11. 11. Figure 5. RIM Chemical Synapses Drive Variability in Odor Responses (A) Schematic showing synapses affected by tetanus toxin expression. (B) Heatmap of calcium dynamics in AIB, RIM, and AVA neurons (columns) in different tetanus toxin-expressing strains (rows) during exposure to a 1-min pulse of 92 μM IAA (gray bars). Traces span 3 min and are ordered as in Figure 3A. (WT, n = 37; AIB::TeTx, n = 32; RIM::TeTx, n = 31). (C–G) Analysis of calcium dynamics from data in (B), as in Figure 3. Color legend in (A) designates TeTx-expressing strains. (C) Complementary cumulative distribution (CCD) of the ON→OFF delay for each neuron in response to a 1-min odor pulse. (D) Length of the ON→OFF delay after odor addition. (E) Initial OFF duration after odor addition. (F) For neurons that were ON prior to odor addition, the fraction of time the neuron was ON during the 1-min odor pulse. For (D)–(F), box plots show median response (circles), 25th and 75th percentile (boxes), and full distribution (lines). (G) Staggered mean time derivatives of calcium response for AIB, RIM, and AVA neurons that were ON prior to odor addition in different tetanus toxin strains. (H) Calcium dynamics of AIB, RIM, and AVA following optogenetic stimulation of AVA by Chrimson for 1 s, 10 s, and 30 s (n = 28). Light pulses (λ = 615 nm) are represented by pink bar in all three panels. Shaded regions are ±SEM. p values compared with WT controls were calculated with a Kolmogorov-Smirnov test (C) or Wilcoxon rank sum test with Bonferroni correction (D–G). ∗p < 0.05, ∗∗p < 0.01, ∗∗∗p < 0.001.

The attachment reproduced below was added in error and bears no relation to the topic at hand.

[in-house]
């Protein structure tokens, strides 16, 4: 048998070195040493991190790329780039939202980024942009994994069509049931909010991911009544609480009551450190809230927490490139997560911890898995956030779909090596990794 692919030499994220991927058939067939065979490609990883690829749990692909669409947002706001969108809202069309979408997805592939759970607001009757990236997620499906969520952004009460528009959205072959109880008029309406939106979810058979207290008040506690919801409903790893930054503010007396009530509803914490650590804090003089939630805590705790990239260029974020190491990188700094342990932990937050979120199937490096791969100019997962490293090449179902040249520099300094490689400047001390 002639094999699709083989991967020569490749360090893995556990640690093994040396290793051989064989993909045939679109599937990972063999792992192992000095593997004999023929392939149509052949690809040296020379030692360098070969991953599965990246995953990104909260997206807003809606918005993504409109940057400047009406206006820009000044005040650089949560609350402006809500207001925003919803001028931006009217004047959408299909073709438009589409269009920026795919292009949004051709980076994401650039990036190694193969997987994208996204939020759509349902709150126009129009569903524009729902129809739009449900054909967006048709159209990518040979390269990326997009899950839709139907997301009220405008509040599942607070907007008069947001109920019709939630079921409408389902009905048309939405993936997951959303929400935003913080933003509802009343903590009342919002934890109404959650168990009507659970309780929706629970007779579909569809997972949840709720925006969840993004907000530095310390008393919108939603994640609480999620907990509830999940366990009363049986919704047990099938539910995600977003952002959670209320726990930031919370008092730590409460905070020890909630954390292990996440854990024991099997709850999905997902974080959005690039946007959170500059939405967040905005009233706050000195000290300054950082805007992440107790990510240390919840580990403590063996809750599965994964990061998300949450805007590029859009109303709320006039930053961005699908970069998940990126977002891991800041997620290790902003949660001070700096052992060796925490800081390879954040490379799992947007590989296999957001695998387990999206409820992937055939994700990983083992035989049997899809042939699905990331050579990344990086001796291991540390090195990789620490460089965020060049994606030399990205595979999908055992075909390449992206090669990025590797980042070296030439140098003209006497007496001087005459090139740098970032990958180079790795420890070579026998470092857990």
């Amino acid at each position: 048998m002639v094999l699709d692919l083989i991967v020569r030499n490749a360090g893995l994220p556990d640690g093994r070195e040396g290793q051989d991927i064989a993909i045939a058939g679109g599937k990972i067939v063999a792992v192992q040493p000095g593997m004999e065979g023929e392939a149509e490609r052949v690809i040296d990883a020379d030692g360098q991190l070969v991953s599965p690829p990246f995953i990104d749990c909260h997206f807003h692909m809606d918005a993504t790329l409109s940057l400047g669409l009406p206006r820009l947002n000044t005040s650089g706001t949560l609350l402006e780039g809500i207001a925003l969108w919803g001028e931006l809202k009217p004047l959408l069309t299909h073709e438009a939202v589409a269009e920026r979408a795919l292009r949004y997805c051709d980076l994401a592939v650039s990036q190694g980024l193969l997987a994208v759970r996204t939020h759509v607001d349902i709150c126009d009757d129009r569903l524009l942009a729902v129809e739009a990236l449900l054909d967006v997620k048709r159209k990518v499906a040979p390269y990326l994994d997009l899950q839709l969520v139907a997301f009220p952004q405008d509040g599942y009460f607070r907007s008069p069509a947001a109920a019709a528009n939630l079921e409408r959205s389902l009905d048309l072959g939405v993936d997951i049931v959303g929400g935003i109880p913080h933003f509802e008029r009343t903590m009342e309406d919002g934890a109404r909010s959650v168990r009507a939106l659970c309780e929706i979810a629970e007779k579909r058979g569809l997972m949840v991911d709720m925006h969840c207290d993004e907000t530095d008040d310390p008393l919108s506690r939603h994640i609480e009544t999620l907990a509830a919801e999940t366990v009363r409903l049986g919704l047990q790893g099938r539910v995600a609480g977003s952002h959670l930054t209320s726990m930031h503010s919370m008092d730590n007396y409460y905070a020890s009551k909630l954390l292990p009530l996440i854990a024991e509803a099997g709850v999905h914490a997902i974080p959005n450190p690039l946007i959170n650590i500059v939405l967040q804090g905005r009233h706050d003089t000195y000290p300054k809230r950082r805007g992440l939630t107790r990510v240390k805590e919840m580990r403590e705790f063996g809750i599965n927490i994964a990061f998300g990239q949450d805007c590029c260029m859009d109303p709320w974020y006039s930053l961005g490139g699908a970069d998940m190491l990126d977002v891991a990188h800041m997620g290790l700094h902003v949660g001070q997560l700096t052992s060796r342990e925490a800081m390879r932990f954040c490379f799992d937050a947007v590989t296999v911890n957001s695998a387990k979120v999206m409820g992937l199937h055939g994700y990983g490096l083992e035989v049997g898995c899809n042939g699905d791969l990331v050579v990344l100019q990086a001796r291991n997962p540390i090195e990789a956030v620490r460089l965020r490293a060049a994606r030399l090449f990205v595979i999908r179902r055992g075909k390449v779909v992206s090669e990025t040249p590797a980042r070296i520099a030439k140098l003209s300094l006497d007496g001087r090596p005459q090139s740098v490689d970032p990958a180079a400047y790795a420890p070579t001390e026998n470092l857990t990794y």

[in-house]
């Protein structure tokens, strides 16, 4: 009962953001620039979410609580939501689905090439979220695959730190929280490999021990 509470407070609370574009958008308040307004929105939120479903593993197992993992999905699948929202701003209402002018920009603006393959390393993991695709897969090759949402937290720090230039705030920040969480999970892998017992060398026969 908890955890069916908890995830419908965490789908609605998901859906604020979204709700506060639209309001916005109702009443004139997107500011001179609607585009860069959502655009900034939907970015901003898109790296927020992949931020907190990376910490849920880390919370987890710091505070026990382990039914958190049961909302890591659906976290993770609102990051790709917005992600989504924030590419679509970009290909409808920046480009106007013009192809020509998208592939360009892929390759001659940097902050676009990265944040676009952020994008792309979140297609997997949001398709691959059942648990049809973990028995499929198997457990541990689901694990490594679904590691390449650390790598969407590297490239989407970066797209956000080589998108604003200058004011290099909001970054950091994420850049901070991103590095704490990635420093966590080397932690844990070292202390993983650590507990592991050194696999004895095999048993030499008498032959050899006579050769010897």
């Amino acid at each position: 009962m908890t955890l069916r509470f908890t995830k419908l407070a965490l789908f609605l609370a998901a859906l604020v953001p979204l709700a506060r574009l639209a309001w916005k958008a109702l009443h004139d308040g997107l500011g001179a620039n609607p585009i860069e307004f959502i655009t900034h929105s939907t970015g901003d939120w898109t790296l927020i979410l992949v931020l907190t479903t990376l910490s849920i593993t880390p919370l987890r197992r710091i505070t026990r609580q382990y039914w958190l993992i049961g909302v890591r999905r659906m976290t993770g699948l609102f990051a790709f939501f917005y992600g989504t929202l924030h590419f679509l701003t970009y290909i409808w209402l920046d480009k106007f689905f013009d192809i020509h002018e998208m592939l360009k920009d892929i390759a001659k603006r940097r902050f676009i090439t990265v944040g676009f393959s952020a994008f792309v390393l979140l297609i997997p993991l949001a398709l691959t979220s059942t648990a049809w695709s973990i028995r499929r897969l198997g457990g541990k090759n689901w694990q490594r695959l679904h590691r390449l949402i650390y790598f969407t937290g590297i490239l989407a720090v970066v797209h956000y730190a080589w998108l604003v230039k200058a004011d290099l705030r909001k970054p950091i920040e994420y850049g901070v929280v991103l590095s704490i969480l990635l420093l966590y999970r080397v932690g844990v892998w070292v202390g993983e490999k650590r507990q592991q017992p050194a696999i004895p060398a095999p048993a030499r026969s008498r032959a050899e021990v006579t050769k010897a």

12. 12. RIM Decreases the Reliability of Behavioral Responses to Odors Figure 6. Activity of AIB, RIM, and AVA Correlates with Reversals in Freely Moving Animals (A) Schematic of microfluidic arena used to record calcium dynamics in freely moving animals. Animals were loaded via the worm inlet. The flow of odor or buffer into the arena was controlled by positive flow from control inlets 1 and 2, respectively. Scale bars, 1 mm. (B) Mean neuronal calcium responses during a 10-s exposure to 92 μM IAA (gray bar). Note different y axis for AWC and interneurons. Eight repeated 10-s exposures per animal; number of animals: AWC, n = 6; AIB, n = 4; RIM, n = 4; AVA, n = 4. Shaded regions are ±SEM. (C) Mean neuronal calcium responses in buffer aligned to transitions between forward, reversal, and omega behaviors. Data normalized to fluorescence at point of transition (F0). Note common y axis for all neurons. (Forward-reversal events: AWC, n = 13; AIB, n = 25; RIM, n = 20; AVA, n = 23. Reversal-omega events: AWC, n = 14; AIB, n = 10; RIM, n = 24; AVA, n = 16. Reversal-forward events: AWC, n = 21; AIB, n = 33; RIM, n = 40; AVA, n = 20.) Shaded regions are ±SEM. (D) Behavioral responses of wild-type or RIM:TeTx animals exposed to 10 s of buffer, 92 nM IAA, or 92 μM IAA (gray bars). To match calcium imaging data, analysis included only animals showing reversals or other aversive behavior at t = 0 prior to odor addition. Shaded regions are ±SD calculated by 10,000 sampled bootstrap sampling. p values were calculated with a Kolmogorov-Smirnov test. ∗p < 0.05, ∗∗∗p < 0.001.
  13. 13. Andrew Gordus , Navin Pokala , Sagi Levy , Steven W. Flavell , Cornelia I. Bargmann Feedback from Network States Generates Variability in a Probabilistic Olfactory Circuit http://dx.doi.org/10.1016/j.cell.2015.02.018

×